The optimum size for a gate in our business is 16 feet wide by 6 feet high. This will allow any vehicle that can legally travel the roads to access your facility with room to spare. The reality is your local fire department is probably going to dictate the width of the opening. Don’t give up the fight too easily, as very large gates and openings can complicate your operation and add unnecessary cost to your project.
Designing your entry/exit is something that should be done early in your project. Too often, I see plans reflecting gates that don’t fit, lacking provisions for keypads or card readers, lacking specifications for conduit, and giving little consideration to the flow of traffic. As an industry, we seem so preoccupied with coverage and unit mix we don’t consider how our customers are going to get in and out of our facilities.
In a standard self-storage scenario, the gate opening would be 16 feet with a shared entry/ exit (one gate). The traffic flow would be reversed so customers enter and exit on the left side of the driveway. Keypads or card readers would be placed on the left side, 12 feet from the gate—one for entry on the outside of the property and one for exit on the inside.
Access to either keypad should be possible from the window of the customer’s vehicle. Provide ample space so the customer can easily straighten the path of his vehicle to line up with the keypad and proceed through the gate. The gate, which ought to be visible from the office, should be back from the main thoroughfare to allow room for three or four vehicles. Also, allot sufficient parking outside the gate for prospective tenants, delivery vehicles, etc. There are, of course, many acceptable variations, but you need to comply with your local fire codes.
Your access-control system vendor should provide you with scaled drawings to assist in your design: placement of entry/exit, placement of keypads/card readers, size and placement of required concrete pads, and placement of conduit. Today’s systems are rich with features to meet the unique requirements of self-storage. Individual pass-codes, multiple pass-codes per unit, multiple time zones, holiday programming, multiple access levels and automatic lockout with nonpayment of rent are just a few standard abilities you will need. Evaluating the practical use of features in how you want to run your business will help you decide.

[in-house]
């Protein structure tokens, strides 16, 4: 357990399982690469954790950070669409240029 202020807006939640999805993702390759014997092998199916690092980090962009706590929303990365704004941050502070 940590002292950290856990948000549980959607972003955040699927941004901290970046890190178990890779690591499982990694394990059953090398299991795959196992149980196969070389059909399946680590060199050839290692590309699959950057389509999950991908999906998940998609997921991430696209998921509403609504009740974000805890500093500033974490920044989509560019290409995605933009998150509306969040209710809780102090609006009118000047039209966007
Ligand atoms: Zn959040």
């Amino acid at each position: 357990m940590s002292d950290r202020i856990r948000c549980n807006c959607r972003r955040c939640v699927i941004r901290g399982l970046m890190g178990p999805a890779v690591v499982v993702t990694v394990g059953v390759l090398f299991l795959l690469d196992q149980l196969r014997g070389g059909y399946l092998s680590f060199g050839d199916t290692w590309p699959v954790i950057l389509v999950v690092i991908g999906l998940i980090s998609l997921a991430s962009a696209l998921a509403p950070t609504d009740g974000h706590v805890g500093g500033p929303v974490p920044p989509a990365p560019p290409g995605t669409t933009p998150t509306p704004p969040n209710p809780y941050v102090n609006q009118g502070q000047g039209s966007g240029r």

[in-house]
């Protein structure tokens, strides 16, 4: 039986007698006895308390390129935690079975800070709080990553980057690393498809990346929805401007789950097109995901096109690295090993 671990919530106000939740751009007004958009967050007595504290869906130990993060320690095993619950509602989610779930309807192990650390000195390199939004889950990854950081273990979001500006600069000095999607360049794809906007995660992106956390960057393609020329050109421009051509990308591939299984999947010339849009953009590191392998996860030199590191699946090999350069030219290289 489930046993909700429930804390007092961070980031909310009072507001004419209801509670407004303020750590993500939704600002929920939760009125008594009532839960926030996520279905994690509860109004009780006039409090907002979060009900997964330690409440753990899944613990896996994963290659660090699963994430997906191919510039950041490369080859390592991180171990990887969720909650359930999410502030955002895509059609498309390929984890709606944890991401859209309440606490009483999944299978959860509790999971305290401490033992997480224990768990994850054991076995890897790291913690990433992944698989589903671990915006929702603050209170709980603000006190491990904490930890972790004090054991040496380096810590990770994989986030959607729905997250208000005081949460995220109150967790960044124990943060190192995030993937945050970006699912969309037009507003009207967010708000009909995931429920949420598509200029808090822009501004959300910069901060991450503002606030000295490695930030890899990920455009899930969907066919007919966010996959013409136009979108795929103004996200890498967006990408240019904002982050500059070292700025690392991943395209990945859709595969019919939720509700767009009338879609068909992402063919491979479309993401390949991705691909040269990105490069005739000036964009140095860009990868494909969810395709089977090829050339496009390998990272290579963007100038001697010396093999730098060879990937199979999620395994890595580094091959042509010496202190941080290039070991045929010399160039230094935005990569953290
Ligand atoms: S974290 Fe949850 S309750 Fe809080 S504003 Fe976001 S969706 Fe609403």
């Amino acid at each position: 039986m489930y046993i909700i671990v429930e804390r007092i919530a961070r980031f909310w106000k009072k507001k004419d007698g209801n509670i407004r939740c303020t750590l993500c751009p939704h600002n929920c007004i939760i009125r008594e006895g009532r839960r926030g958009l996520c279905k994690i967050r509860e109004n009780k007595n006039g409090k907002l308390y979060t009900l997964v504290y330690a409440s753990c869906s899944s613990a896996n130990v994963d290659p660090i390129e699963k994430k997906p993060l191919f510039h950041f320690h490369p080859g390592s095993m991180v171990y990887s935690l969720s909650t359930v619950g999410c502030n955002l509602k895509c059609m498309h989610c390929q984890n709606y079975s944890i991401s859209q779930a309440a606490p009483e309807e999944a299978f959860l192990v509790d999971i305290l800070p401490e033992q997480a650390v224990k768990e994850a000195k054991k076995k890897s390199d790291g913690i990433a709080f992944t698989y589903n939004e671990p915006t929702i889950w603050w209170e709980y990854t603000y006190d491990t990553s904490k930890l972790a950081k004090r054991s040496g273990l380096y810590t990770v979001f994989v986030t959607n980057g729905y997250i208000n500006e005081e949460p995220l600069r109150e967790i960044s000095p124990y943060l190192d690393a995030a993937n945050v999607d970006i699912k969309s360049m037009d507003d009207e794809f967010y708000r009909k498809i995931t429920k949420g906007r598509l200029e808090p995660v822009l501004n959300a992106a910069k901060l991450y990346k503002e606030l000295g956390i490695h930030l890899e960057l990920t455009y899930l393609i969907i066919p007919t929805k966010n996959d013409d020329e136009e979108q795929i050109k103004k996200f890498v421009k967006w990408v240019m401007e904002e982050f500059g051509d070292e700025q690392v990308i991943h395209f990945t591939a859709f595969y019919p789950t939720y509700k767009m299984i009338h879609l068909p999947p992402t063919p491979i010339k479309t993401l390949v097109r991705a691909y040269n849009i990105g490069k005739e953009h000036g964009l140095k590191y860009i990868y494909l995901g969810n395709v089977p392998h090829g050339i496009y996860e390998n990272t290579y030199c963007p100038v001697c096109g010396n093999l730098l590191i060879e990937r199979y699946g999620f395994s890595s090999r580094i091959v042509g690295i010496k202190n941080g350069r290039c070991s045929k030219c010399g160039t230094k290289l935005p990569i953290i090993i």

Individual Door Alarms
By design, door-alarm systems, which come in hard-wired and wireless varieties, have inherent access-control ability. The most common configurations use the entry function to open the gate and disable the alarm on a tenant’s unit door. An entry message as well as the date and time the unit door is opened is recorded, for example, “Unit 101, Robb Dalton, OPEN, 9:12am 4-07-2005.” Thus, you not only have a record of when the tenant entered the site, you have a record of when he entered his unit.
When the unit door is closed, the system records a close message: “Unit 101, Robb Dalton, CLOSE, 9:26 am, 4-7-2005.” When the tenant keys out at the exit keypad, the system opens the gate, records an exit message, and re-arms the unit. At this point, you have a permanent record of the tenant’s entry, open door, close door and exit from the facility, a much more complete record of the tenant’s onsite activity than the enter and exit message provided by an access-control system.